However, the nonprofit Iowa Chronic Care Consortium (ICCC) apparently can execute a program.  They reduced total diabetes events by 6% in the rural counties they targeted.  This success supports a hypothesis that in rural (presumably underserved) areas, disease management fulfills a critical clinical gap:  it provides enough basic support that otherwise would not be provided even to those who actively seek it to reduce near-term complications and exacerbations.

This result will likely produce its own unanticipated consequence: because many people now believe (thanks, ironically, to some of my own past work) that disease management doesn’t produce savings, there will be widespread skepticism about the validity of this study.  Quite the opposite:  this “natural experiment” is as close to pristine as one could hope for in population health, for five reasons:

  1. There was no participation/self-selection bias because outcomes were measured on all Iowa Medicaid members.
  2. The program was offered in some Iowa counties but not others, so there was no eligibility or benefits design bias, Medicaid being a statewide program.
  3. The program encompassed only one chronic condition (diabetes) rather than all five common chronic conditions normally managed together (asthma, CAD, CHF, and COPD being the other four).   Since all five conditions were tracked concurrently, whatever confounders affected the event rate in one of those conditions should have affected all of them.   And event rates in the four other conditions did indeed move together in both the control and study counties.   Just not diabetes.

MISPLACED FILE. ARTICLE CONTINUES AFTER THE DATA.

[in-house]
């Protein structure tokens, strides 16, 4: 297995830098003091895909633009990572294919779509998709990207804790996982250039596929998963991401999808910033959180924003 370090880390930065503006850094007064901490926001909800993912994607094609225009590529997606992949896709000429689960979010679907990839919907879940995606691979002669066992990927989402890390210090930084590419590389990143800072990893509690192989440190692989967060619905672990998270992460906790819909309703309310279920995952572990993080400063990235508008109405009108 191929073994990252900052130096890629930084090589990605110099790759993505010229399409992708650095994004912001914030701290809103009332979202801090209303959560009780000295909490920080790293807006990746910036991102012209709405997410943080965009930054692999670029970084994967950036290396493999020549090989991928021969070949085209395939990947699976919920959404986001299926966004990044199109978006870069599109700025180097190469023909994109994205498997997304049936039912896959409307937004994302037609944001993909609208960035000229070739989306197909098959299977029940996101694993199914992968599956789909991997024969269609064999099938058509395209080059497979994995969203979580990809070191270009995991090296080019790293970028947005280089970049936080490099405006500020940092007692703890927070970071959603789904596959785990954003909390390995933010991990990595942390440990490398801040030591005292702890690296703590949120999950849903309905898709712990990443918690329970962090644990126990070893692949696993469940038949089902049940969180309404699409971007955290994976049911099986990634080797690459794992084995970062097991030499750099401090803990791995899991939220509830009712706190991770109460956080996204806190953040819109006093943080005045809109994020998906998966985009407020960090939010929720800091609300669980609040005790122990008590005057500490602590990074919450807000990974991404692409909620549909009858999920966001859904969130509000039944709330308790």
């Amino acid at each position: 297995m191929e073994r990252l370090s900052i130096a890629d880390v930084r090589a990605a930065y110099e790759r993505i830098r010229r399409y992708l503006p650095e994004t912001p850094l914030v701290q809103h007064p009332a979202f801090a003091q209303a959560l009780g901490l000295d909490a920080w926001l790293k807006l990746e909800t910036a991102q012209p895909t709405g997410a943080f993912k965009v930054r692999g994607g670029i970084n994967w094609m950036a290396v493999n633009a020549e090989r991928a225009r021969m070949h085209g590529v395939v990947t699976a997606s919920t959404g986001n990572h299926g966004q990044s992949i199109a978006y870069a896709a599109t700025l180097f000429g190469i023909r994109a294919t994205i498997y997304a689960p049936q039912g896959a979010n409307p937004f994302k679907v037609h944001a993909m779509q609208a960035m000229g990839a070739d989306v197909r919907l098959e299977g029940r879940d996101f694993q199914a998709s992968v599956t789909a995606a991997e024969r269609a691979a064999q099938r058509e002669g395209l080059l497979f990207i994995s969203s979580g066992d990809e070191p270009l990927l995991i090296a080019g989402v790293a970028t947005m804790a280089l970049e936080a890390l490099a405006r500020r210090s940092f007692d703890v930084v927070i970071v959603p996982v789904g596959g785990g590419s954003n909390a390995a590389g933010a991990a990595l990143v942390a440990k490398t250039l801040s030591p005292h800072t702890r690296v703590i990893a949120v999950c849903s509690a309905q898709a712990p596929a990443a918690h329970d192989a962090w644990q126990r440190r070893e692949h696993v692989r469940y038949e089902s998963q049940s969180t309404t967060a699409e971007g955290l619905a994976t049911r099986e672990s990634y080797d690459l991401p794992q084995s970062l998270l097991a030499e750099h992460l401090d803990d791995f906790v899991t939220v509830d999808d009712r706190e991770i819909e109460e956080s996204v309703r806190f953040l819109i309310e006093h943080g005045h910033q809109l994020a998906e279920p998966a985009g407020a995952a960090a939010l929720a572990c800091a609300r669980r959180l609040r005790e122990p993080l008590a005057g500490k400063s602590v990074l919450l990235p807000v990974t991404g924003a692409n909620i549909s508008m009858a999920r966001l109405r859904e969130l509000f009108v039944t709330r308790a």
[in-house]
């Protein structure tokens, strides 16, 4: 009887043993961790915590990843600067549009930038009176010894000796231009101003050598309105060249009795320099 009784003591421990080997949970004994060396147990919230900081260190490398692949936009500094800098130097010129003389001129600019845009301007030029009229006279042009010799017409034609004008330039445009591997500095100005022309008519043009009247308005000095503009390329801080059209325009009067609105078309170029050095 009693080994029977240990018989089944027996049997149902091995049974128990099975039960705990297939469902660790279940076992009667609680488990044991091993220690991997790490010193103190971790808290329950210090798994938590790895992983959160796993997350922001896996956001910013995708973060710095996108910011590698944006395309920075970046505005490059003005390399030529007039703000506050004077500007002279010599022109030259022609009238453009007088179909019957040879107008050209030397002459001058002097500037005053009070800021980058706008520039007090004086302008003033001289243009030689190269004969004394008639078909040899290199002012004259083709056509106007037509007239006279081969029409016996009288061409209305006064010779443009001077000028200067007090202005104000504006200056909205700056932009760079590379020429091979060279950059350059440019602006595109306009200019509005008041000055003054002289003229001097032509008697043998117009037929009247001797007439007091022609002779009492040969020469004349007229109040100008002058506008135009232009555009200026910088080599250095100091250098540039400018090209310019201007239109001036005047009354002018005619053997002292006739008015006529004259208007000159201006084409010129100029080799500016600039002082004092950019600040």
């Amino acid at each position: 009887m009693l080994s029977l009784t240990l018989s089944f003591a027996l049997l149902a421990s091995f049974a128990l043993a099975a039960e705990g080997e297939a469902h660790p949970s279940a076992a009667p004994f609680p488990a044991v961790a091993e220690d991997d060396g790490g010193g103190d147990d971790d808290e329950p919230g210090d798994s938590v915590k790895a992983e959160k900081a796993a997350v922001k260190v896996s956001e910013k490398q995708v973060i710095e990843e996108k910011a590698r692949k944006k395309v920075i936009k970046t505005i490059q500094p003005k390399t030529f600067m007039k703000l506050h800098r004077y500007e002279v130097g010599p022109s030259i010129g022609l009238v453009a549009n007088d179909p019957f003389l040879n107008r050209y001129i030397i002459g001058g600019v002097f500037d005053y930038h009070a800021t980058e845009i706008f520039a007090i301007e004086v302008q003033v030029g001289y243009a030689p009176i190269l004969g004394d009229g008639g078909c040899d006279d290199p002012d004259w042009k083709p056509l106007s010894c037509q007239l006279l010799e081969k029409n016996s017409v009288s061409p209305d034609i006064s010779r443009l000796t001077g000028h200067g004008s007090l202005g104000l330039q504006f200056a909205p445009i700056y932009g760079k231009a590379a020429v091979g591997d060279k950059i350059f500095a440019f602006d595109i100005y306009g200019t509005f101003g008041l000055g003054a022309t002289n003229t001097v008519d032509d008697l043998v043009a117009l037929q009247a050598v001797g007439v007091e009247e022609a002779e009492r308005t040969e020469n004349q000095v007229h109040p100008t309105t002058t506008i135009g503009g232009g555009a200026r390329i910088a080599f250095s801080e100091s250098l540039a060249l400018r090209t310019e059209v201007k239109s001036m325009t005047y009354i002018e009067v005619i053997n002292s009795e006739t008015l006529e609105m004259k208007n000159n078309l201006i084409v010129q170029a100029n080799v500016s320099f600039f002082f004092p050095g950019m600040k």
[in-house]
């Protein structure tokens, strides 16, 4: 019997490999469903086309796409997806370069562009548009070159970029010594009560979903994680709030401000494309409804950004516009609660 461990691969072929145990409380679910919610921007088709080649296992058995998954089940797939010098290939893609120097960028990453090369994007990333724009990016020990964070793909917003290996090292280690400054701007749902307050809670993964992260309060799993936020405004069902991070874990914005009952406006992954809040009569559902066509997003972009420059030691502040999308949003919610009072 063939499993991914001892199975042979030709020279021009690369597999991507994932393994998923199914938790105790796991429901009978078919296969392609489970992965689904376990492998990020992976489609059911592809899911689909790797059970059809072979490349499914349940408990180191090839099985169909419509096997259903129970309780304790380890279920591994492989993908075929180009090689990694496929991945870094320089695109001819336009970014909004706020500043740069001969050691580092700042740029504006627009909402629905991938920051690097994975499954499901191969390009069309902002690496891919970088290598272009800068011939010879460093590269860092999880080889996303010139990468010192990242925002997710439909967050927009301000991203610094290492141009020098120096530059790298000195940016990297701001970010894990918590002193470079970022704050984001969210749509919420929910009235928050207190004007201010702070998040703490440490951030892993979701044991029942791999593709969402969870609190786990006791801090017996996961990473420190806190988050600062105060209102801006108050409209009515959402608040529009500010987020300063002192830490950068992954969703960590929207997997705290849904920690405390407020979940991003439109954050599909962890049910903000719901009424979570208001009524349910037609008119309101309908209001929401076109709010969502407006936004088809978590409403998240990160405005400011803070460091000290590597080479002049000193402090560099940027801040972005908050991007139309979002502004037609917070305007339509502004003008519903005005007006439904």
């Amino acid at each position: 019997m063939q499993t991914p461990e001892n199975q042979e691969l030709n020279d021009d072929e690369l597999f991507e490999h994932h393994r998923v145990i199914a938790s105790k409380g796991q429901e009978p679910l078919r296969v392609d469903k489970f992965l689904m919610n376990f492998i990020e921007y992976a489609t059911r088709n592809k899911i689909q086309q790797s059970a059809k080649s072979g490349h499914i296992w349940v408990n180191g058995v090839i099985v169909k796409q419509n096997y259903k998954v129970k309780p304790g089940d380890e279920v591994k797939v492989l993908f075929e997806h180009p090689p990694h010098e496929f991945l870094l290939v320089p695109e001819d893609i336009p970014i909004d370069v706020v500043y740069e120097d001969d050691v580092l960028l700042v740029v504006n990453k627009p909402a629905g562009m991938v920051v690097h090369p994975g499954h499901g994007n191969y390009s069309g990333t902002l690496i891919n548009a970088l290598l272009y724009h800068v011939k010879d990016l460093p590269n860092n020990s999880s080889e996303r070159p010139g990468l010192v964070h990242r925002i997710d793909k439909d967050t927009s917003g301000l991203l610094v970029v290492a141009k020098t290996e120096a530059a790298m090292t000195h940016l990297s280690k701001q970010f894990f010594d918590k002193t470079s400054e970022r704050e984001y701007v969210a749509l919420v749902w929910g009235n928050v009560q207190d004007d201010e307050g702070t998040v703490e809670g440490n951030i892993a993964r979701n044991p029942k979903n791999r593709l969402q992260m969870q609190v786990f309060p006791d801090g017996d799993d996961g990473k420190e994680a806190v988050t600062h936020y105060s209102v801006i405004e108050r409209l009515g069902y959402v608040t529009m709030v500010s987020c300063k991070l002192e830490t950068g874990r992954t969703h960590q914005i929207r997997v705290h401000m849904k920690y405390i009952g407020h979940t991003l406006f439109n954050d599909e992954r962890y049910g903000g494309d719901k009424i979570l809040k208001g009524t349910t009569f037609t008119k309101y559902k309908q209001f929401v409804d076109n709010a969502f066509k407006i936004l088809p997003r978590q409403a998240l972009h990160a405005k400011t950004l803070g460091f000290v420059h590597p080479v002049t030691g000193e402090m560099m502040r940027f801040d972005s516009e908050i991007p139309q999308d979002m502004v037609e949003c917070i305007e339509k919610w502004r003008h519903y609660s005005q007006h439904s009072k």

4. The data was collected exactly the same manner by the same (unaffiliated) analysts using exactly the same database so there is no inter-rater reliability issue.
  5. Both groups contained hundreds of thousands of person-years and thousands of events.

As one who has reviewed another high-profile “natural experiment,” North Carolina Medicaid, and found that the financial outcomes were the reverse of what the state’s consultants originally claimed (incorrectly, as they later acknowledged by changing their answer), I can also say that natural experiments in population health don’t harbor some as-yet-unidentified confounder that causes the study population to outperform the control population.

Continue reading “Stop the Presses: A Disease Management Program Worked”

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Since 1973, when Jack Wennberg published his first paper describing geographic variations in health care, researchers have argued about both the magnitude and the causes of variation.  The argument gained greater policy relevance as U.S. health care spending reached 18 percent of GDP and as evidence mounted, largely from researchers at Dartmouth, that higher spending regions were failing to achieve better outcomes.   The possibility of substantial savings not only helped to motivate reform but also raised the stakes in what had been largely an academic argument.   Some began to raise questions about the Dartmouth research.